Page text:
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Re: [swikig] [Semediawiki-user] Semantics of MW Categories and OWL

Chronological Thread 
  • From: "Uschold, Michael F" <michael.f.uschold AT>
  • To: "Yaron Koren" <yaron57 AT>
  • Cc: "Clark, Peter E" <clarkp AT>, "Jones, David H" <david.h.jones AT>, semediawiki-user AT, "Kitzmiller, Ted" <ted.kitzmiller AT>, mediawiki-l AT, "Folger, Deborah H" <deborah.h.folger AT>, "Murray, William R" <William.R.Murray AT>, swikig AT
  • Subject: Re: [swikig] [Semediawiki-user] Semantics of MW Categories and OWL
  • Date: Mon, 6 Aug 2007 10:54:03 -0700
  • Envelope-to: swikig AT
  • List-archive: <>
  • List-id: Semantic Wiki Interest Group <>

Yaron said:
"though categories are used for many things in MediaWiki, in Semantic MediaWiki they should really only be used to indicate instances and subclasses"
I'm now getting this.  However, the documentation about Annotation in SMW says:
"Categories can have many different interpretations. For example, the category "City" might comprise of all articles about cities, i.e. it describes that something is a city. Other categories, such as the category "Mathematics," might rather describe the topic area of an article. Many other interpretations exist. Semantic MediaWiki endorses this practical usage of categories: categories should be used to describe collections of articles that are considered useful or interesting for users."
How can this be? It seems to directly conflict what many have said, that Categories in SMW should only be used as follows:
* a category of a category is a subclass
* an article of a category is an instance
If you use them differently, then bad things will happen when the translation to RDF happens, and when hierarchical inference occurs, as per my original message on this theme when you use Category for a mix of partOf, instanceOf, subClassOf, isAboutTopic, etc.
I'm inclined to think this is mistaken, or at best, confusing/misleading.

Michael Uschold
M&CT, Phantom Works
425 373-2845
michael.f.uschold AT 

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From: Yaron Koren [mailto:yaron57 AT]
Sent: Saturday, August 04, 2007 6:40 AM
To: Uschold, Michael F
Cc: Danny Ayers; Jones, David H; Folger, Deborah H; mediawiki-l AT; Murray, William R; semediawiki-user AT; Clark, Peter E; Kitzmiller, Ted; swikig AT
Subject: Re: [Semediawiki-user] [swikig] Semantics of MW Categories and OWL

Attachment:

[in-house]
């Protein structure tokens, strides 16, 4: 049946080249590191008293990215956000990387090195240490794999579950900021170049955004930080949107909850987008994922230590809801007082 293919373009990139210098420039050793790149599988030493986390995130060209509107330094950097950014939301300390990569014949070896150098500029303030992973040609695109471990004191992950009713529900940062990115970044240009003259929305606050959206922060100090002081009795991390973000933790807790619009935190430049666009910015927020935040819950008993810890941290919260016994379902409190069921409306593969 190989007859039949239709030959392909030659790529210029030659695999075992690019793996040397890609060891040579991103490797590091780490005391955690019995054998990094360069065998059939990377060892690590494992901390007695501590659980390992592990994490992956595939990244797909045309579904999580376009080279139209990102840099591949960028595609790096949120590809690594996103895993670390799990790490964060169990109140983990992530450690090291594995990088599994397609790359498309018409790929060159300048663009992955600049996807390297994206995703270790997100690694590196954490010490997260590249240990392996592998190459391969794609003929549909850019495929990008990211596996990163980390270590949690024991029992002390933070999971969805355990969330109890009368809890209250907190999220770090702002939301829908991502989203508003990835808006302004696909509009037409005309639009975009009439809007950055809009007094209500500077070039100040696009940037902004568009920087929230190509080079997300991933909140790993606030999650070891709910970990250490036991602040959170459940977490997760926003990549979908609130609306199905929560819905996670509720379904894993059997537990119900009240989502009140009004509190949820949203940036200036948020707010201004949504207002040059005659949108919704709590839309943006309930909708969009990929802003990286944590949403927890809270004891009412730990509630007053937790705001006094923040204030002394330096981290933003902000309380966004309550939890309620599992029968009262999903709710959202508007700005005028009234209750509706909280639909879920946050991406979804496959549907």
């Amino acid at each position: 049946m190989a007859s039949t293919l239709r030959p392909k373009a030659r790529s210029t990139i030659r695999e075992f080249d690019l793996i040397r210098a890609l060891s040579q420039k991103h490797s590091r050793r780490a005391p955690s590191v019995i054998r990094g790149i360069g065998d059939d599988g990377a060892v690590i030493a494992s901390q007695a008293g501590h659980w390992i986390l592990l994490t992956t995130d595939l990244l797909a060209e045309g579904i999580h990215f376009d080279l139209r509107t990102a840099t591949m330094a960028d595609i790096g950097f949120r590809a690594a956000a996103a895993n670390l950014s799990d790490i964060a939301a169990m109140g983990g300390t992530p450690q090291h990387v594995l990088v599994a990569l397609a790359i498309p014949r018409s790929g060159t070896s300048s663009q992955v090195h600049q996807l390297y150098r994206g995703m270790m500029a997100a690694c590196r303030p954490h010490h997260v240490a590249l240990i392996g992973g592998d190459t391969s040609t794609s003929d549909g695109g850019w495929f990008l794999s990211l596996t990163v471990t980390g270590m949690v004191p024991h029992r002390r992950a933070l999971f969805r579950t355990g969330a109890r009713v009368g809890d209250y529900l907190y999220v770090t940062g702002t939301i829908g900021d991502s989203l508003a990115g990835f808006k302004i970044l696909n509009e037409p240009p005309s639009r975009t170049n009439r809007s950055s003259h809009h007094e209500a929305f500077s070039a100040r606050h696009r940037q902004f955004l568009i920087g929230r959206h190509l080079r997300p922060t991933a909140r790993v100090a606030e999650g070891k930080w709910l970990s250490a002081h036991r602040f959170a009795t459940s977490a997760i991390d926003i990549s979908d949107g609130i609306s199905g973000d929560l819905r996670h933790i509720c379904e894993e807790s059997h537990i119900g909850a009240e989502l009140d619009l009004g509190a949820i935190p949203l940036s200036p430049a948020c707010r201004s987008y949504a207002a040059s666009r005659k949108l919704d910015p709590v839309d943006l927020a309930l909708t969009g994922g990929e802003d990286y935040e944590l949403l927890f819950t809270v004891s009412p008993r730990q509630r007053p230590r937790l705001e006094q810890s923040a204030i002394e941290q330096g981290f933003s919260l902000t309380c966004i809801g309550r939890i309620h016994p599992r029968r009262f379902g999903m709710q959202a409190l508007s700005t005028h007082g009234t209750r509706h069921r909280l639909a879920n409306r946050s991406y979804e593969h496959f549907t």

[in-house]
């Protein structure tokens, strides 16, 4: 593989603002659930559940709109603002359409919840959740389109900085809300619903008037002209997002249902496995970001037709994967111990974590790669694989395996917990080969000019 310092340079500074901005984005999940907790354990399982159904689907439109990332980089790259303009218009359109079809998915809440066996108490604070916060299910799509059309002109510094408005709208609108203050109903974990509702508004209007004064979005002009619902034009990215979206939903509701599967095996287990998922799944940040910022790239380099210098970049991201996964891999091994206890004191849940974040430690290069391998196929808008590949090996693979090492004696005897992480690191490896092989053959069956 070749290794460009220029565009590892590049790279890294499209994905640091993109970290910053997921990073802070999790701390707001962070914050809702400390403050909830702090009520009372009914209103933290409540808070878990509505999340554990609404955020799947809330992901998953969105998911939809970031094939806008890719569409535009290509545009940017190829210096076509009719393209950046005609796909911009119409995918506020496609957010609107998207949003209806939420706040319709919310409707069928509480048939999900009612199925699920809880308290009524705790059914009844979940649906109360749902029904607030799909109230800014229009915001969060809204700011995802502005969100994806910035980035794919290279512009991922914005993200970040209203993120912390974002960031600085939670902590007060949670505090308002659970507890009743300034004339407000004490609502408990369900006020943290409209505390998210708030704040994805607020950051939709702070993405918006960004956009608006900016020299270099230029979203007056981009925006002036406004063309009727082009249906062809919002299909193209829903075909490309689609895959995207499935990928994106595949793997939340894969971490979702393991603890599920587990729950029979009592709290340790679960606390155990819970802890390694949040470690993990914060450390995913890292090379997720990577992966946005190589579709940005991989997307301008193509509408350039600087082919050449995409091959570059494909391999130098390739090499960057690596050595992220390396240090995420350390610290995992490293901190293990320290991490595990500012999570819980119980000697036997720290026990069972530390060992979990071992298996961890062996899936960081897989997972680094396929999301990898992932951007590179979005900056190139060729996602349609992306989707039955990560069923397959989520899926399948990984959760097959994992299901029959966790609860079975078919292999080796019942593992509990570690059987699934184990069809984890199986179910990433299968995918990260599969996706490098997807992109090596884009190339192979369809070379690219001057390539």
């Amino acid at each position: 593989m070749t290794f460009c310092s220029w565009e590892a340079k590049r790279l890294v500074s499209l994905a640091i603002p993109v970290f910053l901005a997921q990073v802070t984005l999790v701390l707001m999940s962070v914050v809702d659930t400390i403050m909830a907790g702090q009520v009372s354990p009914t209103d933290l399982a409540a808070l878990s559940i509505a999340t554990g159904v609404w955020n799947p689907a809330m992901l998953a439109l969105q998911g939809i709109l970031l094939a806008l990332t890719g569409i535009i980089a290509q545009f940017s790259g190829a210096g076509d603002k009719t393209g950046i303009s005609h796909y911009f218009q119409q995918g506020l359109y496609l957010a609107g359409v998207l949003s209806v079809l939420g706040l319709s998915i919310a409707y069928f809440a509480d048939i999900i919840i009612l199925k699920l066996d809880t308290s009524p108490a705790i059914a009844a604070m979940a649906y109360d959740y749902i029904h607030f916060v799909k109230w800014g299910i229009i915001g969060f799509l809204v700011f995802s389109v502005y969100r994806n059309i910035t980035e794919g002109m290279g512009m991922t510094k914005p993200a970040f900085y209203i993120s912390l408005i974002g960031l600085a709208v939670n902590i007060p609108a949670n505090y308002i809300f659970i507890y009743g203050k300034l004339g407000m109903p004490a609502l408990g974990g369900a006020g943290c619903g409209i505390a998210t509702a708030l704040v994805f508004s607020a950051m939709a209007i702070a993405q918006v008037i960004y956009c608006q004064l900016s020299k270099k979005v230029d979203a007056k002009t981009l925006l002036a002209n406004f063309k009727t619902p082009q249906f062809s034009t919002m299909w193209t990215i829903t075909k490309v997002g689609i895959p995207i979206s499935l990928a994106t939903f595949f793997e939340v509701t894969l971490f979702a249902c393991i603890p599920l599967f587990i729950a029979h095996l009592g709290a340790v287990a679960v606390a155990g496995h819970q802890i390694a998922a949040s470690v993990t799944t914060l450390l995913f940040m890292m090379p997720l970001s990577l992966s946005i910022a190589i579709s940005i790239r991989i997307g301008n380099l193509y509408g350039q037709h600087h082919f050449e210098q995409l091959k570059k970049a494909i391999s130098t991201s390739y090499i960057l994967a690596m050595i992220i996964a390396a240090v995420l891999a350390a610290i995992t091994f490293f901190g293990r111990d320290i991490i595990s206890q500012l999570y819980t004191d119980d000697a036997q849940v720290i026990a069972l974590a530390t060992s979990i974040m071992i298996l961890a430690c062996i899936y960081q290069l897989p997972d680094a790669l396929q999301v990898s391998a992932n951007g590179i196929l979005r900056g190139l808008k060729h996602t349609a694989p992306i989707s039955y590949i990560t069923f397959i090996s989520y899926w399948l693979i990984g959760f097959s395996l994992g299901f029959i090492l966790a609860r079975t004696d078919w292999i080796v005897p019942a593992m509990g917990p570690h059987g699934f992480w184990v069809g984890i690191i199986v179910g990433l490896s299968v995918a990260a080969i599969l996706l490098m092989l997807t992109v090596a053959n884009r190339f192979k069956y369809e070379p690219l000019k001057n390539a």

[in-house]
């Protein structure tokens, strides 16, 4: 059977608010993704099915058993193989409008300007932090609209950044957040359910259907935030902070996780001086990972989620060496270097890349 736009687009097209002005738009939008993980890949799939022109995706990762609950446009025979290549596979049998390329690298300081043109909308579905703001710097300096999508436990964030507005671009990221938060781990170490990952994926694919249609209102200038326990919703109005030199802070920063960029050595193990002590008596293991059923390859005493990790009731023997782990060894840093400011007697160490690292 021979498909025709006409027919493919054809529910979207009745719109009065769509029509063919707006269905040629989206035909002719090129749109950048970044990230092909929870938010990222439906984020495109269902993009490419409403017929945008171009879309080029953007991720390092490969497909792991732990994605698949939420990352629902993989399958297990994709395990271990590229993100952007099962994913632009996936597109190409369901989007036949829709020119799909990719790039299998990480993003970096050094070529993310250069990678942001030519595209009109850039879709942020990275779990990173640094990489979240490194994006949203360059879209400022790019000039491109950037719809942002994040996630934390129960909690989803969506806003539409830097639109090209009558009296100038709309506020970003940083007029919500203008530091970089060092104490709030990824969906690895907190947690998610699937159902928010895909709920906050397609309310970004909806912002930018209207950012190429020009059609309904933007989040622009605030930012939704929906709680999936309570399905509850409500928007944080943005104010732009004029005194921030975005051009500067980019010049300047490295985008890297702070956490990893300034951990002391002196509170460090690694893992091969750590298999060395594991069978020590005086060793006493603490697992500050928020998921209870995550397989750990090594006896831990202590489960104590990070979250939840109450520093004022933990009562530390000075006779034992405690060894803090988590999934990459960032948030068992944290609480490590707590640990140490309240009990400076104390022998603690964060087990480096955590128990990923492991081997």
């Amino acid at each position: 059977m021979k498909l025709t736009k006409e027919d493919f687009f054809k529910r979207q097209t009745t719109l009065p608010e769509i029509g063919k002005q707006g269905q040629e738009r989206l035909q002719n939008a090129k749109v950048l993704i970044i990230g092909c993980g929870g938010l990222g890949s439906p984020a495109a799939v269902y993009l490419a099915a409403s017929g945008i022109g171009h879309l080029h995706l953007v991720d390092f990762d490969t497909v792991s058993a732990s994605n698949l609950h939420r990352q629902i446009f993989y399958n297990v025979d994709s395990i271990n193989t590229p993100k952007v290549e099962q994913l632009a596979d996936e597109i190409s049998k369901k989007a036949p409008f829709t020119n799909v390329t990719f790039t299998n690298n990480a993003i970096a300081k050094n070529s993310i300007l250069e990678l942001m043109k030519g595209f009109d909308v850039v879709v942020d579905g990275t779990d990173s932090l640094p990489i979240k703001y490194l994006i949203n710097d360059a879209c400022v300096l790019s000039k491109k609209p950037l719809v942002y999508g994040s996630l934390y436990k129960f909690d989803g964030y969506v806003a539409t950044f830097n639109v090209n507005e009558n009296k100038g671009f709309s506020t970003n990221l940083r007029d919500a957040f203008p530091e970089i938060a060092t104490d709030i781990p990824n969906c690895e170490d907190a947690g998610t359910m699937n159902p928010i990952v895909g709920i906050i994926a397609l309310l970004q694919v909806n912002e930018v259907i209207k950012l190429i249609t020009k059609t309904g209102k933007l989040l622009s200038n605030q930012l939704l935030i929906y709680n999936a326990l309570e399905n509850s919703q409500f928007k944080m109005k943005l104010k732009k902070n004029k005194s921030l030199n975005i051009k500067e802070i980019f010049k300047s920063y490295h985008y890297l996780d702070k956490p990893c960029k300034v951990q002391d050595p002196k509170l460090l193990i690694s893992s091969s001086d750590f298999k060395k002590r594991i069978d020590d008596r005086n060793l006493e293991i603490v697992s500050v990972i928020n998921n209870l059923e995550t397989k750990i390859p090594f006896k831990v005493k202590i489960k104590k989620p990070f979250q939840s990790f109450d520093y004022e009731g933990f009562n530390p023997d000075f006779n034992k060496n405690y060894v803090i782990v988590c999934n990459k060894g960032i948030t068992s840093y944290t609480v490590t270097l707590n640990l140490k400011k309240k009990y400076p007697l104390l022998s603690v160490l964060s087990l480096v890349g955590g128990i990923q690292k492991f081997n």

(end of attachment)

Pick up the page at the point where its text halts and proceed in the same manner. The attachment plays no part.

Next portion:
Hi Michael,

In answer to your specific questions about categories, you should check out this thread from a month ago: AT . Long story short, though categories are used for many things in MediaWiki, in Semantic MediaWiki they should really only be used to indicate instances and subclasses (and the way to differentiate between those two is that one is itself a category and the other is not).

Also, you can avoid having a template itself be part of a category through use of the "<includeonly>" tag.


On 8/4/07, Danny Ayers <danny.ayers AT> wrote:
On 04/08/07, Uschold, Michael F <michael.f.uschold AT> wrote:
> The semantics of categories in Media Wiki seems to be too general, so that
> it is not amenable to linking up with OWL.

With OWL DL, I believe you're right. But this doesn't rule out using
parts of OWL (e.g. <categoryA> owl:sameAs <categoryB>) under OWL Full.

It may be possible to apply the usual trick of indirection to get
around the problem you describe. I've not looked closely, but
categories could perhaps be wrapped into SKOS [1] concepts, so the
reasoning would be over properties like broader/narrower, without the
potential inconsistencies brought on through using subclass
relationships directly. (Not unrelated is the Tag Ontology [2] which
uses SKOS to cover folksonomy tagging).

I don't believe it's going to solve the kind of problem you describe
overnight (especially since there appear to be other aspects that are
further from RDF/RDFS) but there may be hope on the horizon with OWL
In OWL 1.1 a name (such as Person) can be used as any or all of an
individual, a class, or a property. The computational problems that
would arise if this were treated as in RDF are avoided by ensuring
that no aspect of the use of the name as an individual has any effect
on the meaning of the name as a class. Such a treatment of
metamodeling is often called punning.




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